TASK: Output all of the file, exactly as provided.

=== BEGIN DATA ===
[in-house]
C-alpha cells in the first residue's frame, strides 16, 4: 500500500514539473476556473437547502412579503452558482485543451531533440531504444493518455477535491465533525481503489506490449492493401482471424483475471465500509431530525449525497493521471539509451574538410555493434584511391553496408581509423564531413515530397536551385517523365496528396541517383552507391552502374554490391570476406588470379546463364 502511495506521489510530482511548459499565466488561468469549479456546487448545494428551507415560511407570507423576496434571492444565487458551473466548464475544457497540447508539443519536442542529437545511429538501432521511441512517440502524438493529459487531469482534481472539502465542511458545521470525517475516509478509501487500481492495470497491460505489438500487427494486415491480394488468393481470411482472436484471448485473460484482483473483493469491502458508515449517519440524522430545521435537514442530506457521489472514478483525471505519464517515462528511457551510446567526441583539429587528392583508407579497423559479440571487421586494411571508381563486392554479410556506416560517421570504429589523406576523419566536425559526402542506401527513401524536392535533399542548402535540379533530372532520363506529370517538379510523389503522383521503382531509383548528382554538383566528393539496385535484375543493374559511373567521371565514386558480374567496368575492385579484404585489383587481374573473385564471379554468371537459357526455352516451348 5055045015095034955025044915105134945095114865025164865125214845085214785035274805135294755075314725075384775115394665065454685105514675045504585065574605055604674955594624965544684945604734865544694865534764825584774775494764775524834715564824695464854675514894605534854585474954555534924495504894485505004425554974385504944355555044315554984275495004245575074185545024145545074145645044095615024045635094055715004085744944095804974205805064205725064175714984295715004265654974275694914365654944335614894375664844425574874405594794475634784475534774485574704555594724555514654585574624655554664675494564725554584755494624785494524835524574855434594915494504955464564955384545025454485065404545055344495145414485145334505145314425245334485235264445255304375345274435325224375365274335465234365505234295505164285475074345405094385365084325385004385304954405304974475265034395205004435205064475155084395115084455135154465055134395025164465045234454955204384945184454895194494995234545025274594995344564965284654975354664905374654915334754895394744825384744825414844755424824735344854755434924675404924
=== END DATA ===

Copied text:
[in-house]
C-alpha cells in the first residue's frame, strides 16, 4: 500500500514539473476556473437547502412579503452558482485543451531533440531504444493518455477535491465533525481503489506490449492493401482471424483475471465500509431530525449525497493521471539509451574538410555493434584511391553496408581509423564531413515530397536551385517523365496528396541517383552507391552502374554490391570476406588470379546463364 502511495506521489510530482511548459499565466488561468469549479456546487448545494428551507415560511407570507423576496434571492444565487458551473466548464475544457497540447508539443519536442542529437545511429538501432521511441512517440502524438493529459487531469482534481472539502465542511458545521470525517475516509478509501487500481492495470497491460505489438500487427494486415491480394488468393481470411482472436484471448485473460484482483473483493469491502458508515449517519440524522430545521435537514442530506457521489472514478483525471505519464517515462528511457551510446567526441583539429587528392583508407579497423559479440571487421586494411571508381563486392554479410556506416560517421570504429589523406576523419566536425559526402542506401527513401524536392535533399542548402535540379533530372532520363506529370517538379510523389503522383521503382531509383548528382554538383566528393539496385535484375543493374559511373567521371565514386558480374567496368575492385579484404585489383587481374573473385564471379554468371537459357526455352516451348 5055045015095034955025044915105134945095114865025164865125214845085214785035274805135294755075314725075384775115394665065454685105514675045504585065574605055604674955594624965544684945604734865544694865534764825584774775494764775524834715564824695464854675514894605534854585474954555534924495504894485505004425554974385504944355555044315554984275495004245575074185545024145545074145645044095615024045635094055715004085744944095804974205805064205725064175714984295715004265654974275694914365654944335614894375664844425574874405594794475634784475534774485574704555594724555514654585574624655554664675494564725554584755494624785494524835524574855434594915494504955464564955384545025454485065404545055344495145414485145334505145314425245334485235264445255304375345274435325224375365274335465234365505234295505164285475074345405094385365084325385004385304954405304974475265034395205004435205064475155084395115084455135154465055134395025164465045234454955204384945184454895194494995234545025274594995344564965284654975354664905374654915334754895394744825384744825414844755424824735344854755434924675404924